The man had HIV. The 'deadly weapon' he used against the public servant was his saliva. He was jailed because he spat at the officers who were arresting him.

    http://www.ncbi.nlm.nih.gov/pmc/articles/PMC2635346/
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    Jan 25, 2016 9:54 PM GMT
    "Rhoades’ is not an isolated case. Over the last decade, there have been at least 541 cases in which people were convicted of, or pleaded guilty to, criminal charges for not disclosing that they were HIV-positive, according to a ProPublica analysis of records from 19 states. The national tally is surely higher, because at least 35 states have laws that specifically criminalize exposing another person to HIV. In 29 states, it is a felony. None of the laws require transmission to occur.

    Defendants in these cases were often sentenced to years — sometimes decades — in prison, even when they used a condom or took other precautions against infecting their partners. In 60 cases for which extensive documentation could be obtained, ProPublica found just four involving complainants who actually became infected with HIV. Even in such cases, it can be hard to prove who transmitted the virus without genetic tests matching the accused’s HIV strain to their accuser’s.

    People with HIV have even done time for spitting, scratching or biting. According to the federal Centers for Disease Control and Prevention, spitting and scratching cannot transmit HIV, and transmission through biting “is very rare and involves very specific circumstances” — namely, “severe trauma with extensive tissue damage and the presence of blood.”

    http://www.propublica.org/article/hiv-criminal-transmission
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    Jan 25, 2016 10:11 PM GMT
    MGINSD saidRight, one (1) man's story. Where are the remaining 299-449? And, why so silent on Cuber? Probable answer: you're flaming out, don't have the facts to support your position, but persist in maintaining your right. icon_rolleyes.gif



    n'est–ce pas? I am right.
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    Feb 01, 2016 9:01 AM GMT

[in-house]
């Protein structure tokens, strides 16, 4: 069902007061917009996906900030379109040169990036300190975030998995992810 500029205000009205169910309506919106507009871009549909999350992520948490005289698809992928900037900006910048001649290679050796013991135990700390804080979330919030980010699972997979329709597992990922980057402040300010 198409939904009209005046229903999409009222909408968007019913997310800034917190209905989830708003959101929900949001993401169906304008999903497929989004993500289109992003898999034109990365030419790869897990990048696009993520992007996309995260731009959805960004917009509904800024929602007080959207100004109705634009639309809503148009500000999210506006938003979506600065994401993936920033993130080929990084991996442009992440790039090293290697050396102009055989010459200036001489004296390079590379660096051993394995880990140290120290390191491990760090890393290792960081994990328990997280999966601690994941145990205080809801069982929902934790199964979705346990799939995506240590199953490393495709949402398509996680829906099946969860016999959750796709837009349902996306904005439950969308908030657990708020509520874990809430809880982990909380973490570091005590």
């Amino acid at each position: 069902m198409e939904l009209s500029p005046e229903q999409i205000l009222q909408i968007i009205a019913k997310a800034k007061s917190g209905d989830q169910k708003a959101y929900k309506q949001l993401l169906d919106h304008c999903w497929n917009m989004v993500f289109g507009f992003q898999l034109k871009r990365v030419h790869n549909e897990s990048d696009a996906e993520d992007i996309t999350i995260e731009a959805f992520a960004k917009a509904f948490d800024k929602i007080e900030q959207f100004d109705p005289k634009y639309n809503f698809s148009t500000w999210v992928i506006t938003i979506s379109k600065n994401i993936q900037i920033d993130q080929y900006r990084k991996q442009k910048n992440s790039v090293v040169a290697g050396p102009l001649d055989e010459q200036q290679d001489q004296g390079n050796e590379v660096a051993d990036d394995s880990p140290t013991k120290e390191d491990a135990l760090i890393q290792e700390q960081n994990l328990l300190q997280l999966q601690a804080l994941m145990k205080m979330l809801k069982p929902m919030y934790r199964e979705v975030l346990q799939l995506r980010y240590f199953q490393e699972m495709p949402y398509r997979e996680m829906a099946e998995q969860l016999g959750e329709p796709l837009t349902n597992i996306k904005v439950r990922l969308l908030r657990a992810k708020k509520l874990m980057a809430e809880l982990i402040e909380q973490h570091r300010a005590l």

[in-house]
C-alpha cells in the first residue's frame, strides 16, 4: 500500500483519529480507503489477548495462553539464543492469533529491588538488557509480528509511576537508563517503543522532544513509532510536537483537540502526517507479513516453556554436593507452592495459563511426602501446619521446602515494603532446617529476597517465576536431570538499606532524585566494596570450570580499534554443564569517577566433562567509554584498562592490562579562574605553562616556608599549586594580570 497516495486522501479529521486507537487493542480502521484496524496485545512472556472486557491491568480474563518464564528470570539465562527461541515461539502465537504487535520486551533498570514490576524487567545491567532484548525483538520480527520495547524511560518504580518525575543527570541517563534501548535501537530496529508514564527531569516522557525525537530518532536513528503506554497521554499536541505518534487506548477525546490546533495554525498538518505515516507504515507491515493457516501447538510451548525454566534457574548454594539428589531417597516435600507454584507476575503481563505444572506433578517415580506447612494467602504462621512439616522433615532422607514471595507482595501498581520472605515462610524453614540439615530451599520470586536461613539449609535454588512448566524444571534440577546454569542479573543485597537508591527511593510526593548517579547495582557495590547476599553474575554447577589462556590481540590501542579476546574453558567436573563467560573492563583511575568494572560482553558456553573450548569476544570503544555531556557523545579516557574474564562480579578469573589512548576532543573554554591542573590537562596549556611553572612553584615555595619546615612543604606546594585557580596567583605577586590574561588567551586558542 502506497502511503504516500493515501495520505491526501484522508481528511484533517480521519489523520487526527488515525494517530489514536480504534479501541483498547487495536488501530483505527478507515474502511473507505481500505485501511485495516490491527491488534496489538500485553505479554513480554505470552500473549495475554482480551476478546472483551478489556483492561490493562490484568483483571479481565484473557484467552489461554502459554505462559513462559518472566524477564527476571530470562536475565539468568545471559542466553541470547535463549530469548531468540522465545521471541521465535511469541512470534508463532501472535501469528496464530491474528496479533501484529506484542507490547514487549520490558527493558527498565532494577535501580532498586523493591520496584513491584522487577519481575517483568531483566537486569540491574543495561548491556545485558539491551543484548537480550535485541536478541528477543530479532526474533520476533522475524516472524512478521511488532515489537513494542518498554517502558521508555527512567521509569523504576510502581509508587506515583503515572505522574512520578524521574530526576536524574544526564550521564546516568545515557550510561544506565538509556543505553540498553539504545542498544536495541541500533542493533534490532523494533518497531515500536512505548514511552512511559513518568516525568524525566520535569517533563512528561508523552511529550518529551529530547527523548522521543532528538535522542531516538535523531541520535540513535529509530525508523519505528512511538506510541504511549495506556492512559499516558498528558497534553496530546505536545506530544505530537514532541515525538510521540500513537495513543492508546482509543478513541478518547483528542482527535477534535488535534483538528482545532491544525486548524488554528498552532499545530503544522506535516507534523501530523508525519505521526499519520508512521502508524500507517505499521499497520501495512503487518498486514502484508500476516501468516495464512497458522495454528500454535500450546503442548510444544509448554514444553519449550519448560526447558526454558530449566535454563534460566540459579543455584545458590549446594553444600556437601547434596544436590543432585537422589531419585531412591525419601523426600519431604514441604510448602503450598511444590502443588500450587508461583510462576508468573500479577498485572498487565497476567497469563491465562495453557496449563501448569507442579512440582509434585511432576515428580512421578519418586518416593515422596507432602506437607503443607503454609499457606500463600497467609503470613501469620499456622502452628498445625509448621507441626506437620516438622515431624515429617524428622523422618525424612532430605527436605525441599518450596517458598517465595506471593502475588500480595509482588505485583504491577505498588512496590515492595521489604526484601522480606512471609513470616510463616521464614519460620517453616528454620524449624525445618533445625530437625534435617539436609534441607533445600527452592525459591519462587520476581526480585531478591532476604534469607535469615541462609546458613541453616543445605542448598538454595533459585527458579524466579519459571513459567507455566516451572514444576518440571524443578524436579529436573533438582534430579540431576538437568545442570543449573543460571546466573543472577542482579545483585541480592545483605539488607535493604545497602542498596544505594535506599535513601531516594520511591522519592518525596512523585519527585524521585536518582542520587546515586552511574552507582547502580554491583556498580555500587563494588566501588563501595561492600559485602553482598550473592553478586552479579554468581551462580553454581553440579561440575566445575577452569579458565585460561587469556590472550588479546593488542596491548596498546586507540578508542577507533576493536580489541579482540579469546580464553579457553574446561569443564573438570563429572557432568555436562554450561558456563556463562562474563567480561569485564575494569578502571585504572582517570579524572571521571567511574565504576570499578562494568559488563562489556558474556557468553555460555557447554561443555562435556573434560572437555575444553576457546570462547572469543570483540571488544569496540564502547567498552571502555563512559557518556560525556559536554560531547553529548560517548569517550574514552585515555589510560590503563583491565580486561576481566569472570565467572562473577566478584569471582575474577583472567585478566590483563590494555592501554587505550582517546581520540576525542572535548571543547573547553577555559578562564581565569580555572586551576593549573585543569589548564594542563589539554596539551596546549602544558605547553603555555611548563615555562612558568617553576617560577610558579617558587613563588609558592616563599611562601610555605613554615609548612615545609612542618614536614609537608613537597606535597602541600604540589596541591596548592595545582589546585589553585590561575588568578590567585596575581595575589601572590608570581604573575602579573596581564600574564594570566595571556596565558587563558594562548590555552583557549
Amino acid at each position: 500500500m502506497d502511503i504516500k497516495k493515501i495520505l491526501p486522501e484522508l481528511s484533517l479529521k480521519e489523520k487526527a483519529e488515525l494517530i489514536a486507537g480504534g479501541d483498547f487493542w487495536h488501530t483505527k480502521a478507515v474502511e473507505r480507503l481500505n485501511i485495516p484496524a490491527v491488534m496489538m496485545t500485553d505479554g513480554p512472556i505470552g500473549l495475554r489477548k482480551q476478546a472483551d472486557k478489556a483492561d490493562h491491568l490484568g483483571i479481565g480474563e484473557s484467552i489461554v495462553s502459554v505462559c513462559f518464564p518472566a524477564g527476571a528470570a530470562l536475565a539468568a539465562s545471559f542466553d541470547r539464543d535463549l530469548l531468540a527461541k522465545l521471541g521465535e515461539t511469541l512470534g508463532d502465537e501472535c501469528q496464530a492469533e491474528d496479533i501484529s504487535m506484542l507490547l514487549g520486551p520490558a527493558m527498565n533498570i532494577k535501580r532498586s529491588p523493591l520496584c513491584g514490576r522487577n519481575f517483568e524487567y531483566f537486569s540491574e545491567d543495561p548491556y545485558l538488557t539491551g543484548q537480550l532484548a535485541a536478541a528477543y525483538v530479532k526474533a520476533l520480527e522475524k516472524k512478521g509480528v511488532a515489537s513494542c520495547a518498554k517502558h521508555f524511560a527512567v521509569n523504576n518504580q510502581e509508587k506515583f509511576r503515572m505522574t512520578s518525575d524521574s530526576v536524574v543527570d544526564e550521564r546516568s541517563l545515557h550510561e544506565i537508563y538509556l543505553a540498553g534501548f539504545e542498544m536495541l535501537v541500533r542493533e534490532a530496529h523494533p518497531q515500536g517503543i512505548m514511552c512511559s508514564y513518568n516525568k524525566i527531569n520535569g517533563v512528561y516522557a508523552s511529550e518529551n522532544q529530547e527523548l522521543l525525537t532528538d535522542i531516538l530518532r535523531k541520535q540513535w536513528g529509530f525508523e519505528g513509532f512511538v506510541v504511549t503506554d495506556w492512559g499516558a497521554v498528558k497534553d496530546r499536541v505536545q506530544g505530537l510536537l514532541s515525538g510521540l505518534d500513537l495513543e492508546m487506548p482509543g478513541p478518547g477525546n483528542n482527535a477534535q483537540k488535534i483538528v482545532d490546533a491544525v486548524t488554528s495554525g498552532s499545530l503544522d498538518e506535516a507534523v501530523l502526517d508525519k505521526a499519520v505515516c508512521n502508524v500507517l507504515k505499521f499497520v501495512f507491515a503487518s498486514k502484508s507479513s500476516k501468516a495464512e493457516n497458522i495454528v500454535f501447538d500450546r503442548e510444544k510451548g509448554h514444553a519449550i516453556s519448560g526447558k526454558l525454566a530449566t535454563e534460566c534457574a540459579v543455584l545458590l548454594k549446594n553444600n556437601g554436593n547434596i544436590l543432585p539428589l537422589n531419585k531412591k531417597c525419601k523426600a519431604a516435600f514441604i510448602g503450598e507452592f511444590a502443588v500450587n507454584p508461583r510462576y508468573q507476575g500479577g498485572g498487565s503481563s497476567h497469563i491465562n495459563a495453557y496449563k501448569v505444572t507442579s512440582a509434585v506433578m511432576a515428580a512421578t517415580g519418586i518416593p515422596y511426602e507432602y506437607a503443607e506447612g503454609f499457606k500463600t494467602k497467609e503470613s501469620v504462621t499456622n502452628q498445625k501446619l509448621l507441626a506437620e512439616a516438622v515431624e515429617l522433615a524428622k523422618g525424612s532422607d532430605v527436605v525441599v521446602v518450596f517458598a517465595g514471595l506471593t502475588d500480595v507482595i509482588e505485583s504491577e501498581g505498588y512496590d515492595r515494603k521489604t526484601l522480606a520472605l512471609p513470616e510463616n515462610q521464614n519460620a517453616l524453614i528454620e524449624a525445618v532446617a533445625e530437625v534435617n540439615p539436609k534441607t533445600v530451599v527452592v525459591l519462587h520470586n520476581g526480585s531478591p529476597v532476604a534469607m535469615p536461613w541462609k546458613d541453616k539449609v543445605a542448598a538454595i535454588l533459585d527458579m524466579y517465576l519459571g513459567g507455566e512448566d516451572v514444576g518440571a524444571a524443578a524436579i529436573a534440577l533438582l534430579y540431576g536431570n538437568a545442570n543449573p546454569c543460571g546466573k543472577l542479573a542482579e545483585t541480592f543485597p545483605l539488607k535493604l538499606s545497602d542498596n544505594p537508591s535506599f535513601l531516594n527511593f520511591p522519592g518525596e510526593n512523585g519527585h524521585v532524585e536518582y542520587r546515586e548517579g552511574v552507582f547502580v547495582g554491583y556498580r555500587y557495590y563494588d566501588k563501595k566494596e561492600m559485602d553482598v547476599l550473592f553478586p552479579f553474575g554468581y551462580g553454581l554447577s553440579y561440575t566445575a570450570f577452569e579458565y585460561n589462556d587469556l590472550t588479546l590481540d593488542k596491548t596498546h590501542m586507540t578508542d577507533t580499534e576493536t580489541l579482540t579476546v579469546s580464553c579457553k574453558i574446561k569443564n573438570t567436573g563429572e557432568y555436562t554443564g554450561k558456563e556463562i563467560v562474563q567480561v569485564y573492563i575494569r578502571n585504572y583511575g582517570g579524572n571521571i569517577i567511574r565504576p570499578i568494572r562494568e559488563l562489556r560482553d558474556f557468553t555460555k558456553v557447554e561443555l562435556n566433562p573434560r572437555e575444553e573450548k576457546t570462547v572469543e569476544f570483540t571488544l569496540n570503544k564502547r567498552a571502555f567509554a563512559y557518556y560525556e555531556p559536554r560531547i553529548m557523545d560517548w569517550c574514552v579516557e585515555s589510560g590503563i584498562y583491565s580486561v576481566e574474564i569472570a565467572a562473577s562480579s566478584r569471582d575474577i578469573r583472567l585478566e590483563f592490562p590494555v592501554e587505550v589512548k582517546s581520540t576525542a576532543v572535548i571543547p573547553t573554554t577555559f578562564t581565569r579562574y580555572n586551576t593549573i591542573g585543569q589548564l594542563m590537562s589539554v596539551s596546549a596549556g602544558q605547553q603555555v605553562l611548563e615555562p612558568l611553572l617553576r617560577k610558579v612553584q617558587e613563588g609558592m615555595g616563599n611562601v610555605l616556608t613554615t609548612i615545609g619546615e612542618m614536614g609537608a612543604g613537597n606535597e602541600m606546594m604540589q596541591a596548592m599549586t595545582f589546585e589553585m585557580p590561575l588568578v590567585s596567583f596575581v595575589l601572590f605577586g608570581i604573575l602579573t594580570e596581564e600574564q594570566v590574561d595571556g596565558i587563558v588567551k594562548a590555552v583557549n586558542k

You protest a lot about this. I am starting to be concerned it is out of self interest. You advocate for a complete abolition of laws which act as a deterrent to those HIV poz people who do not take responsibility for not passing on their infection. I do think in jurisdictions where a victim is not required, the law should be adjusted, but abolished is only going to diminish the responsibility of HIV poz people taking appropriate steps to reduce risk to the public.

    If for eg. judges had authority under laws that do not require a victim to force the defendant to attend regular treatment, how would that be a bad thing. Also the very heart of your arguement has been for 12 months at least that a person HIV status is their own business, which is how it should be in Employment, Health, Housing ect. as the risks to public health are not relavent. However if you engage in sexual acts and do not disclose nor take the community/legally accepted form of Safe Sex (condoms; I know you hate them but Gillead your employer will forgive you if you agree their good once or twice).

    How do you come to the conclusion that removing deterrents which are together with increased access to testing a affordable treatment as a package (none on their own though) and encouragement to (gag the likes of you) and revert to proper use of condoms plus Prep, make the 2020 HIV free community possible. Unfortunately people like you demonstrate you have a self interested hate inspired agenda to partially accept the full package of measures, but really your just cherry picking according to your own BB fettish of which you clearly wish to see spread
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    Feb 01, 2016 5:16 PM GMT
    Sydney, it's simple: If undetectable and/or use condoms, and no infection, no one should be in jail.